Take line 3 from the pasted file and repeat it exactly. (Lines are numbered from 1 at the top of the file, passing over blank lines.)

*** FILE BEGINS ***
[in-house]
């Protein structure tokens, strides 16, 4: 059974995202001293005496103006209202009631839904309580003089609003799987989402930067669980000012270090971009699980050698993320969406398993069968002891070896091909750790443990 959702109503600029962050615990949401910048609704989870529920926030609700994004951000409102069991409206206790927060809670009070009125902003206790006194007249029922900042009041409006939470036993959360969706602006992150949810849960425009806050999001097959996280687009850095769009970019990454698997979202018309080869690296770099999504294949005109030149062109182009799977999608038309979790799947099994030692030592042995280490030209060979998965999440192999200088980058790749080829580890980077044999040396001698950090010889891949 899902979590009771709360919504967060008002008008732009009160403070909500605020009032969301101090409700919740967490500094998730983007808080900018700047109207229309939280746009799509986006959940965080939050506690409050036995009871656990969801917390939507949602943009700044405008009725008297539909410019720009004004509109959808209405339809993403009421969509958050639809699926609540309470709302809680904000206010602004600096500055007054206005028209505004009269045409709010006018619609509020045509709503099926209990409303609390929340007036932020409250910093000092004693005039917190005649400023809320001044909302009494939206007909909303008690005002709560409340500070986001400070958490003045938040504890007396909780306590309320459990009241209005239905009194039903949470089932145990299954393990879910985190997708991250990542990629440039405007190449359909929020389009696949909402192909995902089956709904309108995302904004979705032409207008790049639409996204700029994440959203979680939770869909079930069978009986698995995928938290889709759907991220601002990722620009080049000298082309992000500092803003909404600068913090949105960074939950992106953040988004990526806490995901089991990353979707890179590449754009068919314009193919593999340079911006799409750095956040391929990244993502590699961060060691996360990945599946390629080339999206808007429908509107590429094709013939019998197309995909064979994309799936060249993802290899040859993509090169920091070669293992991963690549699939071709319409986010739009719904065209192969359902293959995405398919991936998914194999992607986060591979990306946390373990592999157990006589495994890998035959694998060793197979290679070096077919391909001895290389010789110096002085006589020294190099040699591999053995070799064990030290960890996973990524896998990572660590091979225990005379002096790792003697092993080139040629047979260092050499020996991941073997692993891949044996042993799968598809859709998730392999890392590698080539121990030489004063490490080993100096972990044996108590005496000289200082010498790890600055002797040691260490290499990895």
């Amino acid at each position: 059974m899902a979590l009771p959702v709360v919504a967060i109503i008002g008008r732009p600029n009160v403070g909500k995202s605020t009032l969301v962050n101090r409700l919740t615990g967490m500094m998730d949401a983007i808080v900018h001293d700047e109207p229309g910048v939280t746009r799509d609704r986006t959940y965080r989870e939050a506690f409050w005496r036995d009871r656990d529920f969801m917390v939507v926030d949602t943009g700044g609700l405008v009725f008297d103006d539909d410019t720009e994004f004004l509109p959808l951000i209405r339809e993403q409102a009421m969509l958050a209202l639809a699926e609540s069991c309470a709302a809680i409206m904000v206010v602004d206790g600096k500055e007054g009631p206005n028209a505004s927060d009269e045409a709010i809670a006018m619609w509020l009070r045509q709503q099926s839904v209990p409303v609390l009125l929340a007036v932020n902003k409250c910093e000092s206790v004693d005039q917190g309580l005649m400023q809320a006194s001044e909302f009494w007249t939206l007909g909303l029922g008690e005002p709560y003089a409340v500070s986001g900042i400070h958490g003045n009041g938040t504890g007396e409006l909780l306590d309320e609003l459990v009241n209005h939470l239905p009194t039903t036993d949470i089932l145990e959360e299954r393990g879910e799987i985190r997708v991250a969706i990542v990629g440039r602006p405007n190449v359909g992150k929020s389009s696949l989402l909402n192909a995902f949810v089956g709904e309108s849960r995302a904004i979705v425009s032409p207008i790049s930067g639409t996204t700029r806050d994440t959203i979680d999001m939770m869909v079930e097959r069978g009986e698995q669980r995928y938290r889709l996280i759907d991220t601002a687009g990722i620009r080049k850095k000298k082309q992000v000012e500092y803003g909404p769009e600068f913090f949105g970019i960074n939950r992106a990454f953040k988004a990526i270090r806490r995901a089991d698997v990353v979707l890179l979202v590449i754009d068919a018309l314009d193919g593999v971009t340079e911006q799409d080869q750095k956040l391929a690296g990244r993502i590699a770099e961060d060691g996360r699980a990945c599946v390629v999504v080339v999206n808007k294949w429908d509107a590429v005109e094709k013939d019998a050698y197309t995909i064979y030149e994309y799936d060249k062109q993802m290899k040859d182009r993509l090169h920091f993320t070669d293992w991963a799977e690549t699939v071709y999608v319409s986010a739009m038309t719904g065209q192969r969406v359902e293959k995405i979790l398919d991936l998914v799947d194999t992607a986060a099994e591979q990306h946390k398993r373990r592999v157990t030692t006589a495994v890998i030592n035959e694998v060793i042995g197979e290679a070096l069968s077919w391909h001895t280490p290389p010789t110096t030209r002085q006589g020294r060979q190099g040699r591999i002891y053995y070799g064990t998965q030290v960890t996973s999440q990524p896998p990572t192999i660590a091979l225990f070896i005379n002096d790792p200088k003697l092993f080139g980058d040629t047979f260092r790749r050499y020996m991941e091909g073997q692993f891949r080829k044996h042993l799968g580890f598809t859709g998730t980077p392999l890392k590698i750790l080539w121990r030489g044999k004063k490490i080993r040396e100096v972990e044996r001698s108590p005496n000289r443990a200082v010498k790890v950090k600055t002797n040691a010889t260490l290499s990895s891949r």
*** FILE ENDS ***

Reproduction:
């Amino acid at each position: 059974m899902a979590l009771p959702v709360v919504a967060i109503i008002g008008r732009p600029n009160v403070g909500k995202s605020t009032l969301v962050n101090r409700l919740t615990g967490m500094m998730d949401a983007i808080v900018h001293d700047e109207p229309g910048v939280t746009r799509d609704r986006t959940y965080r989870e939050a506690f409050w005496r036995d009871r656990d529920f969801m917390v939507v926030d949602t943009g700044g609700l405008v009725f008297d103006d539909d410019t720009e994004f004004l509109p959808l951000i209405r339809e993403q409102a009421m969509l958050a209202l639809a699926e609540s069991c309470a709302a809680i409206m904000v206010v602004d206790g600096k500055e007054g009631p206005n028209a505004s927060d009269e045409a709010i809670a006018m619609w509020l009070r045509q709503q099926s839904v209990p409303v609390l009125l929340a007036v932020n902003k409250c910093e000092s206790v004693d005039q917190g309580l005649m400023q809320a006194s001044e909302f009494w007249t939206l007909g909303l029922g008690e005002p709560y003089a409340v500070s986001g900042i400070h958490g003045n009041g938040t504890g007396e409006l909780l306590d309320e609003l459990v009241n209005h939470l239905p009194t039903t036993d949470i089932l145990e959360e299954r393990g879910e799987i985190r997708v991250a969706i990542v990629g440039r602006p405007n190449v359909g992150k929020s389009s696949l989402l909402n192909a995902f949810v089956g709904e309108s849960r995302a904004i979705v425009s032409p207008i790049s930067g639409t996204t700029r806050d994440t959203i979680d999001m939770m869909v079930e097959r069978g009986e698995q669980r995928y938290r889709l996280i759907d991220t601002a687009g990722i620009r080049k850095k000298k082309q992000v000012e500092y803003g909404p769009e600068f913090f949105g970019i960074n939950r992106a990454f953040k988004a990526i270090r806490r995901a089991d698997v990353v979707l890179l979202v590449i754009d068919a018309l314009d193919g593999v971009t340079e911006q799409d080869q750095k956040l391929a690296g990244r993502i590699a770099e961060d060691g996360r699980a990945c599946v390629v999504v080339v999206n808007k294949w429908d509107a590429v005109e094709k013939d019998a050698y197309t995909i064979y030149e994309y799936d060249k062109q993802m290899k040859d182009r993509l090169h920091f993320t070669d293992w991963a799977e690549t699939v071709y999608v319409s986010a739009m038309t719904g065209q192969r969406v359902e293959k995405i979790l398919d991936l998914v799947d194999t992607a986060a099994e591979q990306h946390k398993r373990r592999v157990t030692t006589a495994v890998i030592n035959e694998v060793i042995g197979e290679a070096l069968s077919w391909h001895t280490p290389p010789t110096t030209r002085q006589g020294r060979q190099g040699r591999i002891y053995y070799g064990t998965q030290v960890t996973s999440q990524p896998p990572t192999i660590a091979l225990f070896i005379n002096d790792p200088k003697l092993f080139g980058d040629t047979f260092r790749r050499y020996m991941e091909g073997q692993f891949r080829k044996h042993l799968g580890f598809t859709g998730t980077p392999l890392k590698i750790l080539w121990r030489g044999k004063k490490i080993r040396e100096v972990e044996r001698s108590p005496n000289r443990a200082v010498k790890v950090k600055t002797n040691a010889t260490l290499s990895s891949r």